(This is the first of five posts on themes that I found important at the Modern British Studies conference in Birmingham at the start of July. See http://wp.me/p3QdQ9-3c)
One of the panels which most excited me and drew a huge crowd to a packed lecture theatre dealt with emotions and history. Charlotte Greenhalgh (@CharlotteMareeG) put together the panel to try and think about whether she and other historians find history of emotions approaches necessary.
The discussions in this panel, and the ubiquity of emotions in the plenary addresses and a range of other papers made it absolutely clear to me once and for all, that for all of the sighing and groaning about the emotional turn, which I have heard described as pure window dressing, and which I do not doubt it can sometimes be, is nonetheless vitally necessary to many historical projects. Hard to do well, but necessary to do nonetheless. For Charlotte herself, there was clearly a feeling that in this moment, when emotions are the explicit subject of discussions across panels on gender, class, politics, race, creative history, humour, or in case studies of Anglo-Argentine families, or conscientious objectors, or slave-owners, when emotions are central in all of these places, they have truly, in her words ‘gone mainstream’
Gone mainstream, but also fragmented.
There was an excellent question from the floor in the emotions panel (and I’d love to know if anyone knows who asked this) about the history of emotions versus history with emotions in.
If I understood the distinction correctly, the history of emotions is about how emotions themselves are historical. I have emotions unknown and unnamed to my ancestors, and they felt things I never will. Emotions themselves change, and these huge shifts are massively important for all sorts of obvious reasons about how we interpret what motivated people in the past, and why things happened.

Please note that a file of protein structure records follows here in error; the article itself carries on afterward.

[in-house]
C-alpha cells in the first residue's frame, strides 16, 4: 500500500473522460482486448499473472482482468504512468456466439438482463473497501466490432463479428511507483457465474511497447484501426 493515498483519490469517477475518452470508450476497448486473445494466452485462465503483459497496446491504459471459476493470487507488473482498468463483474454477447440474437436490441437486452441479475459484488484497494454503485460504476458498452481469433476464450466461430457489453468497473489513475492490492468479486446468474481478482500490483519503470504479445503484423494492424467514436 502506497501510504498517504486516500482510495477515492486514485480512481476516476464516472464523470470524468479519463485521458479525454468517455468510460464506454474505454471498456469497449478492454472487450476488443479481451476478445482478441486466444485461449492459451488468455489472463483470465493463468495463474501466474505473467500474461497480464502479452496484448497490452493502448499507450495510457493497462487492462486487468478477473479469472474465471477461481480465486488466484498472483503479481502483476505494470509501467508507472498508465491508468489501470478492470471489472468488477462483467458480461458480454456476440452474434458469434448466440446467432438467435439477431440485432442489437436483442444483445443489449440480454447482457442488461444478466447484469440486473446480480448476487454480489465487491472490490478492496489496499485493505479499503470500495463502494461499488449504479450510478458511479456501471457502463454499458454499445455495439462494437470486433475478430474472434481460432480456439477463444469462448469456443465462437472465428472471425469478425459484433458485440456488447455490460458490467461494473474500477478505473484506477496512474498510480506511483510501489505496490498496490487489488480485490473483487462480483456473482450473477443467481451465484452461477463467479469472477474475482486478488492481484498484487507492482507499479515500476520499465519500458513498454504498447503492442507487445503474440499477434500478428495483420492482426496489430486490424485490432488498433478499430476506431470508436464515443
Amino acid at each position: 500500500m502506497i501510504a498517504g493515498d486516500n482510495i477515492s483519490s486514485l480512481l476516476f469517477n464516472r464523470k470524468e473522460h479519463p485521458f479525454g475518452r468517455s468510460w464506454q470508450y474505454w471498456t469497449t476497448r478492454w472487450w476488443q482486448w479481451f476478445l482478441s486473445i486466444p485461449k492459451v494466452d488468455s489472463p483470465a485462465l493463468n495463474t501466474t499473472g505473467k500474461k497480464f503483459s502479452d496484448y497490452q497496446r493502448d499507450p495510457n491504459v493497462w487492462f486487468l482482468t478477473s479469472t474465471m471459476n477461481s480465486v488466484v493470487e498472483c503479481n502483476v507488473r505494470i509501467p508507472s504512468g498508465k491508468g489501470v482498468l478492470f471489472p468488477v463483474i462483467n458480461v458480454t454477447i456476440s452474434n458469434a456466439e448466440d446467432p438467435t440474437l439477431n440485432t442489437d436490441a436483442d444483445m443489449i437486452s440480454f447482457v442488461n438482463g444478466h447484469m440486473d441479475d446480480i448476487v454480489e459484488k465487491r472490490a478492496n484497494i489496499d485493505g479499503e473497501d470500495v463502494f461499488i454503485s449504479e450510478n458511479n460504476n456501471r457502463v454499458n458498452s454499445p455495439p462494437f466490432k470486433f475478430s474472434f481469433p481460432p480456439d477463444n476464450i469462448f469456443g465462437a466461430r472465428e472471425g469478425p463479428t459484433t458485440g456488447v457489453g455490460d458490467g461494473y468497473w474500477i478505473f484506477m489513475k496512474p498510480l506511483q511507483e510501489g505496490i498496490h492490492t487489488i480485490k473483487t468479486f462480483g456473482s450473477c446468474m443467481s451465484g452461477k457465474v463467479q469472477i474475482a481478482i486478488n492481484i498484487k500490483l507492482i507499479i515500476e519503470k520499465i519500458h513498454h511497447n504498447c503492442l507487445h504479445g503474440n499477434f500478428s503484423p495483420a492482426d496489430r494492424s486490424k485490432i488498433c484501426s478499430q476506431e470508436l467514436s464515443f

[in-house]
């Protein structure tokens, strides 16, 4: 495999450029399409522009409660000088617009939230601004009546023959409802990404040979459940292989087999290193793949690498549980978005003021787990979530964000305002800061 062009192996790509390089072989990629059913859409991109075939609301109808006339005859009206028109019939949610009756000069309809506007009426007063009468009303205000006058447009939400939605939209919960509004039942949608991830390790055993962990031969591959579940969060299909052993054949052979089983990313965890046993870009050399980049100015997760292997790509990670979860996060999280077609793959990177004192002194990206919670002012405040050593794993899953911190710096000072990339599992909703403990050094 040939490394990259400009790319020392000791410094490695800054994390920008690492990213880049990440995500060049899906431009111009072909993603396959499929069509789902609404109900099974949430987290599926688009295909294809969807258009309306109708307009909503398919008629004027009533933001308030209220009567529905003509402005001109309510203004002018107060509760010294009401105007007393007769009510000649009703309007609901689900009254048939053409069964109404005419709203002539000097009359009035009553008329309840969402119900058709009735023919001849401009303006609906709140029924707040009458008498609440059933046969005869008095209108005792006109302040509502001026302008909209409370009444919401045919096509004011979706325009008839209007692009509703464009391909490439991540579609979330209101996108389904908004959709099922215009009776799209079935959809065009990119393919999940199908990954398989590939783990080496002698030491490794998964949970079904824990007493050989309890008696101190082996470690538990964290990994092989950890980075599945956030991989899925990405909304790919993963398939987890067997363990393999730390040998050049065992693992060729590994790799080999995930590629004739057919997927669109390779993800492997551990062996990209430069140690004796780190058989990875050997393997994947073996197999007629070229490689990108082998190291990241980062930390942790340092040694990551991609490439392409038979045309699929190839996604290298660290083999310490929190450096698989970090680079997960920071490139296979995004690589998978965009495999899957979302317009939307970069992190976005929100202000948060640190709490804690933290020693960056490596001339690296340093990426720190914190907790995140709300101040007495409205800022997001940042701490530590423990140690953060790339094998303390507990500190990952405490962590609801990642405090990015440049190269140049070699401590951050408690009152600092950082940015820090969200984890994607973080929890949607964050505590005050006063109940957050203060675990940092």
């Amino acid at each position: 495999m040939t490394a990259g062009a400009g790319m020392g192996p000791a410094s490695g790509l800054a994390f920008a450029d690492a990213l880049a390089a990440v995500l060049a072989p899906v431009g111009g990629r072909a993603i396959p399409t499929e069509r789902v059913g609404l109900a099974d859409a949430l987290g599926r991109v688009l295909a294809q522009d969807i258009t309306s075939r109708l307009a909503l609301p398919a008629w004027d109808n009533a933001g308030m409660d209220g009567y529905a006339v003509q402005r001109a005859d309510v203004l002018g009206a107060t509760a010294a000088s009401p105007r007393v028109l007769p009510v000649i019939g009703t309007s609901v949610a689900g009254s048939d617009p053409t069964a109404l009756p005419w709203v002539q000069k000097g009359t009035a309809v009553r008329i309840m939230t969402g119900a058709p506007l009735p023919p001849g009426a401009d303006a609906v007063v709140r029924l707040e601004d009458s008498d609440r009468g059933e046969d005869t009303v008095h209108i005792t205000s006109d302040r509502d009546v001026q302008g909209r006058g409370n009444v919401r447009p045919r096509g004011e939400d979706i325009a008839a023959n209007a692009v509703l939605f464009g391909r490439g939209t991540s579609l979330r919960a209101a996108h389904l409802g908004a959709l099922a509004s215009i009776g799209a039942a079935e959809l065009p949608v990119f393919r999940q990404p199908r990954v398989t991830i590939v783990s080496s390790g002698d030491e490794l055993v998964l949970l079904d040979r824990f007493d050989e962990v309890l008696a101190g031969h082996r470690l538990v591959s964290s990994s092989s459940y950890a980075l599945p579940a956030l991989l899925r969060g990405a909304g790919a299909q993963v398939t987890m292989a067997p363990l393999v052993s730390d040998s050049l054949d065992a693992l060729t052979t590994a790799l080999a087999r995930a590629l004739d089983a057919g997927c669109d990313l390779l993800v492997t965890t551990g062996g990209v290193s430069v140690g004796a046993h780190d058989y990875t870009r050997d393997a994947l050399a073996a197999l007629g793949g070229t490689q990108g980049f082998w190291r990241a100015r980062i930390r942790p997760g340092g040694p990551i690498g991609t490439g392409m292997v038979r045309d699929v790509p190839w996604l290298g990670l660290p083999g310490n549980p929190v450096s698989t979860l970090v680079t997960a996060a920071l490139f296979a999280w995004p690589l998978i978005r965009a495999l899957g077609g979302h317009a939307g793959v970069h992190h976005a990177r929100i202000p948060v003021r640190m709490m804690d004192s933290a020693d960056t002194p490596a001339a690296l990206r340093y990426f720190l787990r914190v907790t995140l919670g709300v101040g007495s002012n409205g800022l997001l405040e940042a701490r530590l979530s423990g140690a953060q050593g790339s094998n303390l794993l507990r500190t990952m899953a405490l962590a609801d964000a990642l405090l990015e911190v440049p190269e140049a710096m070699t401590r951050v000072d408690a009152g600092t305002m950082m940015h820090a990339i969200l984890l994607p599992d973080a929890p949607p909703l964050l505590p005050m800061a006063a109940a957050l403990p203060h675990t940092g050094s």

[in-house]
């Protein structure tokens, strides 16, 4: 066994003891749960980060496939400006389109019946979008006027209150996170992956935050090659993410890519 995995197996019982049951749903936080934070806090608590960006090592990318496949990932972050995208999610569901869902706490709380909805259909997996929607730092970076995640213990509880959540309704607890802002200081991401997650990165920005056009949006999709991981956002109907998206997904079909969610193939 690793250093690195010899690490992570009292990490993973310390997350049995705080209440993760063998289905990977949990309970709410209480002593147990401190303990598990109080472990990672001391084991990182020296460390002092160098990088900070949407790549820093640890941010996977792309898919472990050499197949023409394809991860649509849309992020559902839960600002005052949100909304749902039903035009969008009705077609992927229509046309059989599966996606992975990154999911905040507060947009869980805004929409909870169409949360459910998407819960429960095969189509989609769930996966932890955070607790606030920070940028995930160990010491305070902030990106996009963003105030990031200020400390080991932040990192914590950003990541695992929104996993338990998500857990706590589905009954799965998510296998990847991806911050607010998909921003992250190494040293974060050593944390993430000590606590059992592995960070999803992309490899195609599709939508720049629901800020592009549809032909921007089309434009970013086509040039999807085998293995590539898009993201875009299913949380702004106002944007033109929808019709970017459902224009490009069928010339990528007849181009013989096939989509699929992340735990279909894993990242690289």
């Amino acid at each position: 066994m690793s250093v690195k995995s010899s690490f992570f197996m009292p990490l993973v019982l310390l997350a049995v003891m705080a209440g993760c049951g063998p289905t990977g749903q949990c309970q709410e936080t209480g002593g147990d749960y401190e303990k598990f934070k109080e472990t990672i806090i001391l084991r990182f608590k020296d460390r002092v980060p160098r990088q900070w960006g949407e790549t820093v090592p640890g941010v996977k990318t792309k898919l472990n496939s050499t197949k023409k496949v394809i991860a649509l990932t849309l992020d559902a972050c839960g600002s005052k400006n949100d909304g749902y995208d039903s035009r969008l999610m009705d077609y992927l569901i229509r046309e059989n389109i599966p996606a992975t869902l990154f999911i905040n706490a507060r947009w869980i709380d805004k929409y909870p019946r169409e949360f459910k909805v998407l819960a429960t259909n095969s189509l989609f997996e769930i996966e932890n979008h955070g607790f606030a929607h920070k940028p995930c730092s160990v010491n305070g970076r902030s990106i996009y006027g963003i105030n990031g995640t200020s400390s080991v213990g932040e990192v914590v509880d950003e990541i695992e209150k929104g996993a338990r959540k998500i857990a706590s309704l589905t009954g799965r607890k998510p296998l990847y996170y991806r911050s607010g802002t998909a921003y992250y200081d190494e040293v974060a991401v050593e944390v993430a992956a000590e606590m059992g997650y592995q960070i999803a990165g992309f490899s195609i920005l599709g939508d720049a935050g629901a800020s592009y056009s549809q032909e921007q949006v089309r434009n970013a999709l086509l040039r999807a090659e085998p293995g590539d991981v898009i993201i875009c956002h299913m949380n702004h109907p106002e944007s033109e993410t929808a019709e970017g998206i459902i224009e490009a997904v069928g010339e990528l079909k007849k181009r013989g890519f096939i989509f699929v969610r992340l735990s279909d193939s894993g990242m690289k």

On the other hand, history with emotions in might be said to consist of two different but related things: 1. noticing the emotions that mattered to people historians study, making them an integral part of historical accounts (which does NOT necessarily require showing how these emotions were historically-specific) 2. making history writing emotionally evocative, choosing to provoke feelings in readers in specific ways. Charlotte talked of people who have cried reading her accounts, and as someone who recently made a permanent commitment to my partner, I confess to coming pretty close as she told the story of a widower reflecting on the absence left at the heart of his life by the death of his wife.
Which emotions historians evoke and provoke is clearly a political question. Pride in the heritages I value, disgust at those I abhor, amusement at the aspects of the past that tickle our weaknesses and regrets today..?
But the key, it seemed to me after this discussion, is to think very hard about whether I make claims to write history of emotions or emotional history, or both, and how they talk to one another, or fail to.